I wrote this article in 2004. At the time I couldn't afford to buy or run a reverse osmosis unit, so was looking for ways to soften water to keep discus. A simple, yet effective way to lower your pH and hardness.

Aquarium water chemistry can be one of the most frustrating aspects of fishkeeping. If you decide to adjust the water chemistry to suit the particular fish you keep, there is a cheap and highly successful method of producing large amounts of soft and acid water. Filter it over peat!!! Remember all water chemistry adjustment should be carried out away from the aquarium, hence the method detailed below. This is a simple and cheap method which should cost you less than a tenner and will produce thousands of gallons of peat filtered aquarium water. You will need:

Peat Filtering Peat Filtering Peat Filtering
Filter Floss Clean, new bucket Peat moss


Peat Filtering

What a waste of a good bucket, still it is all for the good of your aquarium fish. The bucket must be new and thoroughly rinsed. A hole needs to be drilled in the bottom, about 8- 10mm should be sufficient.


Filter floss should now be placed on the bottom of your bucket. Make sure it is a good layer, about 2- 3" thick. Remember, this will compact under the weight of the peat and the water. Make sure you give it a good rinse, preferably in hot water prior to use, this should help to rinse off any nasties.

Peat Filtering


Peat Filtering You should now fill your bucket with peat until it is about 3/4 full. Try to compact it down a bit and then add a little more. At this time you should fill a watering can or similar with hot water. Pour this over the peat and allow it to drain (onto the garden, down the drain). Once this has been done you are able to start filtering water for your aquarium.


Find yourself a suitable receptacle to suspend your peat filter over, I choose a water butt as it will hold 40 gallons. You are now ready to pour water over the peat and allow it to drain into your water butt. Depending on the size of the hole, you can reckon on about 12 gallons per hour. If you can adjust your hose to run slow enough, this is preferable to walking back and forth with a watering can. A bucket of peat this size should filter about 200 gallons of tap water, depending on your individual water supply.

Peat Filtering

Water comes out of the tap at a pH of 8.3 and with a carbonate hardness of 13, enough to stand a spoon in!! After filtering, the results are pH 5 and KH 3, quite a difference huh? As with reverse osmosis and other purification devices, it is necessary to rebuild your water to the required consistency using plain tap water. You will find that the filtered water is a "teas stained" colour. This is the tanins from the peat and is quite natural. Some people like me like the look (it is an acquired taste I grant you) as it makes the fish enhance their colouration. For those that don't like the look, a little bit of carbon run in the filter will soon clear it up.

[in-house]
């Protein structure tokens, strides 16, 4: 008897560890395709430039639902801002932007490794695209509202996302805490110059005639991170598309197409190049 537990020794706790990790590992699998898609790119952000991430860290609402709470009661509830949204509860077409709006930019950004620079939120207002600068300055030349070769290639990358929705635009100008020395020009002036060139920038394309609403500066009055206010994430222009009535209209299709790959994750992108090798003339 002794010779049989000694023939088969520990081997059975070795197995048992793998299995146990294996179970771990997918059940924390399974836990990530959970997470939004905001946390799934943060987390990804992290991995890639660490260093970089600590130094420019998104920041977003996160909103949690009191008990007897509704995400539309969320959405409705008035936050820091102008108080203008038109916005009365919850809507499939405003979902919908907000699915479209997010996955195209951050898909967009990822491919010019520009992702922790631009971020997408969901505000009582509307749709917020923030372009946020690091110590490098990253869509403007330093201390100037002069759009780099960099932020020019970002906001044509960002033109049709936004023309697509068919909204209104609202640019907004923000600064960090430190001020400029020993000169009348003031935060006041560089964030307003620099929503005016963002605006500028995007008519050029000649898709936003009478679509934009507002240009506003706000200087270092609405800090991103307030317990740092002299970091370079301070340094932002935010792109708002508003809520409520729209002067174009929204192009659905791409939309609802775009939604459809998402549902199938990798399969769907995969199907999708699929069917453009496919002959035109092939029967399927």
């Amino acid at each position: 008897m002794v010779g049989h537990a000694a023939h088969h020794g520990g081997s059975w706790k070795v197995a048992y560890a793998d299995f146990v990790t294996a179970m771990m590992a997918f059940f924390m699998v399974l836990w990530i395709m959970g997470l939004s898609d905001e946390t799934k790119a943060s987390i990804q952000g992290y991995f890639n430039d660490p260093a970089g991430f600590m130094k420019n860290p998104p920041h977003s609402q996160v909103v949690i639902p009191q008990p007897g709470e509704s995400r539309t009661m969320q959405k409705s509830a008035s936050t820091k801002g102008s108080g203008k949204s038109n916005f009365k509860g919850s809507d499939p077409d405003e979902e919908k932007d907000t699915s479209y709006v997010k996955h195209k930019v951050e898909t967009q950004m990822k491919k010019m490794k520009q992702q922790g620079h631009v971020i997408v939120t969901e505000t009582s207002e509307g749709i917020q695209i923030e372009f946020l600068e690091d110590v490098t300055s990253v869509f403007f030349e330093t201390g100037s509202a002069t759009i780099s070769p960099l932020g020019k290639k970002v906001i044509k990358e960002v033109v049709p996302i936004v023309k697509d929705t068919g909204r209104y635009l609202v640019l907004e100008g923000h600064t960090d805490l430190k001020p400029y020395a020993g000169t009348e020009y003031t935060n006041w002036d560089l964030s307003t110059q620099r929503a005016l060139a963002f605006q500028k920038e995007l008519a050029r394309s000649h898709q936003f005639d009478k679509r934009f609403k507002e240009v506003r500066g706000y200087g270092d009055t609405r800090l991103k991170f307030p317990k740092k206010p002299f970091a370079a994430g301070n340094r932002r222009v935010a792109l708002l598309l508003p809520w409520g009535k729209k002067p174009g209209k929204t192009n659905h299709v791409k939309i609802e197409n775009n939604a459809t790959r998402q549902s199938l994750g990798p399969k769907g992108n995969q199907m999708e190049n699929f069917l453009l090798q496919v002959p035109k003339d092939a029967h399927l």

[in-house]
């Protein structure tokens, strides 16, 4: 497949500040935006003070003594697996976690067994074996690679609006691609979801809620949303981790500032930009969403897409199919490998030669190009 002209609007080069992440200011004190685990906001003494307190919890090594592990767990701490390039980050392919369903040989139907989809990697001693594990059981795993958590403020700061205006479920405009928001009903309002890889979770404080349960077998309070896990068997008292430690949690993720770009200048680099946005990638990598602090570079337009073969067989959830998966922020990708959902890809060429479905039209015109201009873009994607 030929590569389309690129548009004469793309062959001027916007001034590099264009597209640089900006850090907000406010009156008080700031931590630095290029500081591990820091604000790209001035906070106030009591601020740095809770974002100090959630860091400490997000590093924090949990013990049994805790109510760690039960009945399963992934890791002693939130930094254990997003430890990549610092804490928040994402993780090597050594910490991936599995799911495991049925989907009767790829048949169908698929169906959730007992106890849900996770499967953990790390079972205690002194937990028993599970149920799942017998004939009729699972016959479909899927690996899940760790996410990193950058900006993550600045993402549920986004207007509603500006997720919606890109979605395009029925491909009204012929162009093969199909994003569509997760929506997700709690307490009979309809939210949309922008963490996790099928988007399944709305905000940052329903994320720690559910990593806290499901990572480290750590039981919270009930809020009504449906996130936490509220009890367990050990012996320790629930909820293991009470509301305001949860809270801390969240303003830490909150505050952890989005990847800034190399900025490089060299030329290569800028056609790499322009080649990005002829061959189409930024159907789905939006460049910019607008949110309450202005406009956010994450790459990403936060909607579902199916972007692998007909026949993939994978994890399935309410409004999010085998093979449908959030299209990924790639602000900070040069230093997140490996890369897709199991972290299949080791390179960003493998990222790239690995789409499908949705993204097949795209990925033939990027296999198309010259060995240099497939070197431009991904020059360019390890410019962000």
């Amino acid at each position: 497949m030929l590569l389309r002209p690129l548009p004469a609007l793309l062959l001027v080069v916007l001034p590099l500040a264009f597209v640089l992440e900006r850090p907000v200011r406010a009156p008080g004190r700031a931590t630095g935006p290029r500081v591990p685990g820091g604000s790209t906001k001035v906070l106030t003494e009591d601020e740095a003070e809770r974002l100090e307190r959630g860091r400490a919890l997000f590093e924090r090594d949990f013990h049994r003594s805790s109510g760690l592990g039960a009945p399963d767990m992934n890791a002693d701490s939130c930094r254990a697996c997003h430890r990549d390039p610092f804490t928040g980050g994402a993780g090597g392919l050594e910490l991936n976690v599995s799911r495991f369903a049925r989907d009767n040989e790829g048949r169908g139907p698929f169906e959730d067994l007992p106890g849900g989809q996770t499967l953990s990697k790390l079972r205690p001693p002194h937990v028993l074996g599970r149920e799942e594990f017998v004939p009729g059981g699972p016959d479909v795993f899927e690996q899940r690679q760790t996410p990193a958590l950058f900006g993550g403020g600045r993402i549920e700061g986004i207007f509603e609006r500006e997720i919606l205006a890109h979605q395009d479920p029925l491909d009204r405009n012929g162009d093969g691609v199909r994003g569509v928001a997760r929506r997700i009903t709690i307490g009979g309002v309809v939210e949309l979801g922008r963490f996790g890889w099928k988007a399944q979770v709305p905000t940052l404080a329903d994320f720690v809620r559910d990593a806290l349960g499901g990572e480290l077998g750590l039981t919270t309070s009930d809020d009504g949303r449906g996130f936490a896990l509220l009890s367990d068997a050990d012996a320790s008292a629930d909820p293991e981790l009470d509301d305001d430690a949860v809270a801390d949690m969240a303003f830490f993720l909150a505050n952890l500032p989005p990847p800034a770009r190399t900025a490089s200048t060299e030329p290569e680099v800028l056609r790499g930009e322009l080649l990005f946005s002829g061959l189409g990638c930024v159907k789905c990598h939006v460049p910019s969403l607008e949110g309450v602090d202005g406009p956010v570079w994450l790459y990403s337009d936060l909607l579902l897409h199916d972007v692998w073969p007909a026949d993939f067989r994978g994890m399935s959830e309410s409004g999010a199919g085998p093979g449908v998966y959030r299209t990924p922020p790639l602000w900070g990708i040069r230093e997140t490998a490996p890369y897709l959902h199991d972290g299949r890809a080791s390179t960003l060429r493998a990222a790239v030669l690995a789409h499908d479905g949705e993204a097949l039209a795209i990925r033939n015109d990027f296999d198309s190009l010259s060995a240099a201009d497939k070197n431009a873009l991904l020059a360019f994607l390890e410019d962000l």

There are a few people who have tried the peat filtering method, comments are shown below from some who have contacted me regarding their experiences:

Hi Mark,

I just tried peat filtering as per your instructions - planning to re-purpose my 70l tank for tetras and rasboras :)

Tap water readings were pH 8.6, KH 14
Peat filtered water was pH <5, KH <1

That's pretty incredible! Thanks for the info online :) Really glad I have tried it!

Flash Wilson

Below is the result of your feedback form. It was submitted by
() on Tuesday, April 15, 2003 at 03:54:14:BST

name: Dave

Hi, I've been doing the peat filtering thing for years now and think it is a remarkable and cheap way to lower the KH of the tap water. What test kit do you use to measure the KH and PH after the peat filtering. I'm wondering if my AP color match system not as accurate as it could be because of the tea colored water. Thoughts?

Thanks and you have a wonderful site.



Below is the result of your feedback form. It was submitted by
() on Monday, May 05, 2003 at 23:51:21:BST

name: Colin

Hi Mark,
I saw your peat filter and tried it.... I have to say that I was impressed with the results. I was chatting via e-mail to Dan and he mentioned your contraption and as my water is, like yours, as hard as nails I thought i would have nothing to lose! Any way, I was wondering if you would mind if I plagerised your articles on this subject for the club I belong to, it's an online club. I will rewrite it and edit it, but it is such a simple and effective way of water management that I would like to publicise it.
Thanks in advance.



Mark, thanks for the DIY section.... my German Blue Rams thank you too...
Buddy Gardner

Knoxville, TN', USA - Thursday, 05 June, 2003 at 21:16:14 (BST)